By Timothy Weidel
We live in two ages. The first is the Anthropocene, where human activity is the primary catalyst of climate change, and concerns for human well-being are put at the forefront of discussions on the environment. The second is the tumultuous American election season. In recent weeks the issue of climate change has finally come to the forefront of the campaign. While Hillary Clinton has averred that she believes climate change is “real,” Donald Trump has moved in the opposite direction. At times he has painted the issue as a nefarious plot cooked up by the Chinese government, and repeatedly stated that he sees it as a hoax. Trump’s campaign has stated that Clinton’s proposed actions on climate change would “destroy millions of jobs and force millions more into abject poverty.” Campaign spokesperson Jason Miller claimed furthermore that supporters of action on the climate issue celebrate “the loss of countless, good-paying energy jobs for American workers.”
As one who believes in the soundness of climate science and the need to act swiftly to address our emissions, I find it easy to dismiss these positions as naïve or misguided. Yet while I disagree with their conclusion, these perspectives reveal an important facet of the moral problem of climate change: the relational aspect. Trump’s concern is about the workers in oil and gas industries who would lose their jobs or livelihoods if stark policies on climate change were adopted. Thus from the moral standpoint of a person potentially acting to do something about climate change (e.g. supporting a ban on coal extraction), the relationship seemingly at stake is between this potential actor and others persons who may be negatively impacted (e.g. a coal mine worker). Clinton’s approach echoes concerns for these persons, focusing on avoiding a carbon tax and redeveloping coal-mining communities. She also appeals to a moral obligation to act based on our relationship to future generations of persons who will be harmed. In either case, the concern for our relationships leads us to some justifiable action or inaction: it is in the interest of those with whom we have a morally salient relationship to do (or not do) something.
Despite focusing on some morally significant relationship, these arguments omit one of the other parties in the question of climate change, one whose interests are bound up with our own. This “party” is the “climate,” our environment. Considering the perspective of the environment reveals not only an alternative perspective to the moral question of climate change, but also the ways in which it is in our interests to act for the sake of nature.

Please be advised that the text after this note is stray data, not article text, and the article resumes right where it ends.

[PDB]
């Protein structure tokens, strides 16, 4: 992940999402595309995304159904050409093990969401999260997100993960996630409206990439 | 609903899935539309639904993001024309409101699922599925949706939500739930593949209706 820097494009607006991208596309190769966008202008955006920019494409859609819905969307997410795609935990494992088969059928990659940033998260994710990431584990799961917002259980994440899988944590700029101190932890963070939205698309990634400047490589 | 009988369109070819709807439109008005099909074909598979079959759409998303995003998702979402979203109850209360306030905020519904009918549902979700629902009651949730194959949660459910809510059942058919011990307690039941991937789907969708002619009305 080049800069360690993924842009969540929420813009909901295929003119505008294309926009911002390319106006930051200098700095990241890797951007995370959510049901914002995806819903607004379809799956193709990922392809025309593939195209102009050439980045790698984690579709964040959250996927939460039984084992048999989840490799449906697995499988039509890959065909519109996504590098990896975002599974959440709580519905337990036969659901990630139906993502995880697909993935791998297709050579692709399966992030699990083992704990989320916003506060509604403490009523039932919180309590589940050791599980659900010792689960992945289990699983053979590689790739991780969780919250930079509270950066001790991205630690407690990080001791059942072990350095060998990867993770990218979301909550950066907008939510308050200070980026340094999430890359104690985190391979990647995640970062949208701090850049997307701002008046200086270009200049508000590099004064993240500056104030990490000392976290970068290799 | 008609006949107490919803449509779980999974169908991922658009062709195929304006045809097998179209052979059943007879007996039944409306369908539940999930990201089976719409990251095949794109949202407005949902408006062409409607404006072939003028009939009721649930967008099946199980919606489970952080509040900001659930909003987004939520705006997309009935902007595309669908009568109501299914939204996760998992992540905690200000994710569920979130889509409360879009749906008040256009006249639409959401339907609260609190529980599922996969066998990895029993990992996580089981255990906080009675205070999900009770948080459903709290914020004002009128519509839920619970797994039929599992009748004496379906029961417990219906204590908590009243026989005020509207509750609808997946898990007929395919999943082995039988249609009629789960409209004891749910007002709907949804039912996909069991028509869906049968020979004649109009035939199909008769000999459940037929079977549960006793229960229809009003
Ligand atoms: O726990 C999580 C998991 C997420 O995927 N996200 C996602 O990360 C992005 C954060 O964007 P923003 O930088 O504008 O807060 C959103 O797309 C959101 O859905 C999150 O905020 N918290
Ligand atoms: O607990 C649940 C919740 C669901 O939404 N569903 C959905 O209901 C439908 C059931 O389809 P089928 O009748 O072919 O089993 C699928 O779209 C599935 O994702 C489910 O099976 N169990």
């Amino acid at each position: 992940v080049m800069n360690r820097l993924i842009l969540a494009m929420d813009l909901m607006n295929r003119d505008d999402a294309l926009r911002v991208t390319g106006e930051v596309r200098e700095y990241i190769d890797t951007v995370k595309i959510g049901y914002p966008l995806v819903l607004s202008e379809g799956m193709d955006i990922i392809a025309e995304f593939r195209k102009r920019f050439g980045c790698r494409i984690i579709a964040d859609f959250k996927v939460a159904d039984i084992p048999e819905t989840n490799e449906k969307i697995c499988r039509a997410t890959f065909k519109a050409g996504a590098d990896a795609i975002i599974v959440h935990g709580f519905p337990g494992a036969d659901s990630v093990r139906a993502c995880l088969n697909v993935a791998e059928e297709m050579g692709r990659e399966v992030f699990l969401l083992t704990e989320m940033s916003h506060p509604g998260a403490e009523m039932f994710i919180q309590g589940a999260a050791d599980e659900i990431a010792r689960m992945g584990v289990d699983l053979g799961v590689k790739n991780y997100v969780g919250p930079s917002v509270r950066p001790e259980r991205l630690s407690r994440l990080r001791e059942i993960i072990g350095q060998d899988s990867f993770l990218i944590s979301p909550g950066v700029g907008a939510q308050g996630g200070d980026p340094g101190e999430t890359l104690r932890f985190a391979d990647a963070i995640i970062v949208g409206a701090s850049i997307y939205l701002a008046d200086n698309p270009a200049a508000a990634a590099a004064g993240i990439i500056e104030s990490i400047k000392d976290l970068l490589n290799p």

On what basis can we claim that we have an ethical relationship with our environment? Our environment can seem as merely a backdrop to which human life unfolds, a passive collection of flora and fauna with which we occasionally interact to pursue our own human interests. Yet some recent perspectives explore compelling alternative views on the environment that challenge the passivity of nature and our relationship to it.
A renewed focus on the environment as an entity with which we have a relationship is a major theme of the recent papal encyclical of Pope Francis, Laudato Si. Pushing back against viewing our environment as passive raw materials for unlimited human consumption, Francis argues that the biblically founded mandate to have “dominion” over the earth has been misinterpreted. Instead, he makes primary a concern to “till and keep” it: “’Tilling’ refers to cultivating, ploughing or working, while ‘keeping’ means caring, protecting, overseeing and preserving. This implies a relationship of mutual responsibility between human beings and nature” (§67).
Notice here the claim of “mutual responsibility” between humans and nature; Francis does not contextualize the environment as a passive backdrop, but rather an “other,” a fellow actor in our world with interests and potential all its own. On this view nature has intrinsic value that is in no way necessarily tied to the interests of human beings. He speaks of nature as our “sister with whom we share our life” and “among the most abandoned and maltreated of our poor” (§1-2). This last metaphor is striking, calling into question how we treat poor human beings. Given our propensity to neglect them and their interests, Francis pushes us to consider the ways in which we subjugate and neglect the interests of our environment. This alterity relationship is an ethical one, which places demands upon us to consider the impacts of our actions on the environment.